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Editor's Note

Considering a Big Risk? Make Sure It’s Personally Rewarding

Those are the gambles most likely to pay off.

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IN THE PAST, the prevailing business wisdom was that risk-taking should leverage new technologies, evolving consumer preferences or organizational assets. One aspect that experts rarely, if ever, advised business owners to consider was the personal vision and strengths of the owners themselves. Yet that’s what many retail jewelry store owners are now using as the driving factor behind their big business risks.

This issue’s lead story examines the motivations (and results) behind the gambles taken by several store owners. One, executed by the husband-and-wife team of Steve and Melissa Quick, shrunk a three-store Chicago chain to a single store based on a desire for more “authenticity,” which translated into more product with stories they believed in, as well as more face time with customers. Another, a cross-country venture that required Pennsylvania store owner Cathy Calhoun to split time in Carmel, CA, was simply a result of the owner’s desire to live and work in that state. In the case of Leitzel’s Jewelry, the decision was made to open another location in a nearby market largely based on family dynamics.

Because independent jewelry stores are generally “family-owned” by a few people at most, it only makes sense that the biggest risks taken by these businesses should consider the personal vision of ownership as a primary factor.

What dreams have you been putting off? Now may be the perfect time to take that leap.

Trace Shelton

Editor-in-Chief, INSTORE
[email protected]

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Five Smart Tips You’ll Find in This Issue

  1. Encourage word-of-mouth with a sign near your exit that reads, “Don’t forget to tell your friends about us!” (Manager’s To-Do, p. 30)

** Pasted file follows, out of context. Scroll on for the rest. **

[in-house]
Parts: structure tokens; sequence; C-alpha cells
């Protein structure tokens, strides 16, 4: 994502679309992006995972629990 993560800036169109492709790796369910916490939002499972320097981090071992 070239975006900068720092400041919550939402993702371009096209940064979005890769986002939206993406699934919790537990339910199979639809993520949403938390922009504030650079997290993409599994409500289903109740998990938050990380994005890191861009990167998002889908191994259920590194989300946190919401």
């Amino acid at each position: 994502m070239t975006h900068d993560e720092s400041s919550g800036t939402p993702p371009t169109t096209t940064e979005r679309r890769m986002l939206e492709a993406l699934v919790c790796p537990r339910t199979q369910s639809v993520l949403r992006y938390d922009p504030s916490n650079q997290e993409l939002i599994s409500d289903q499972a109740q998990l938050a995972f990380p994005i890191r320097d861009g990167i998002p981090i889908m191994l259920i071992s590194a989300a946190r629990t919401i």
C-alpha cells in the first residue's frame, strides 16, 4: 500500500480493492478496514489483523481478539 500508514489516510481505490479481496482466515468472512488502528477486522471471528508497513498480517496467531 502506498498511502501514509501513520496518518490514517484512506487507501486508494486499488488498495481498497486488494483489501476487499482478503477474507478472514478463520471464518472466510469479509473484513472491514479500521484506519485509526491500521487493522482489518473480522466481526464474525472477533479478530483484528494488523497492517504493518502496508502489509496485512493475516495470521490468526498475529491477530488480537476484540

2. Invite your customers to an “Appraisal Clinic” at your store, reminding them that insurance typically pays the most recent appraisal value. (Manager’s To-Do, p. 30)
  3. When taking a big risk, let staff know what’s going on, but don’t let them change your vision to suit their own preferences. (The Big Story, p. 38)
  4. Form a jewelry book club that meets every other month. (Tip Sheet, p. 52)
  5. Charge at least $100 for initial consultations on custom design, which can be applied to the finished piece. (Evan James Deutsch, p. 60)

Trace Shelton is the editor-in-chief of INSTORE magazine. He can be reached at [email protected].

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For 25 years, Stafford Jewelers of Cincinnati, Ohio, was THE place to go for special gifts, engagement diamonds, high-end Swiss watch brands — in other words, the crème de la crème of fine jewelry. But this summer, the Stafford family was ready to retire. So, they chose Wilkerson to help them close up shop. “One of the biggest concerns was having the sale in the middle of COVID,” says Director of Stores Michelle Randle. Wilkerson gave the Stafford team plenty of ideas as well as safety guidelines, which they closely followed. “All of the employees felt safe, the customers coming in the door felt safe and we did a lot of business,” says Randle. How much business? “The inventory flew,” she says. Translation: They sold millions and millions of dollars-worth of merchandise. Randle calls it, “an incredible experience.” Would she recommend Wilkerson to other retailers who are thinking of thinning their inventories or retiring? “Everyone got more than what they expected out of the sale. You have to hire Wilkerson. They’re amazing.”

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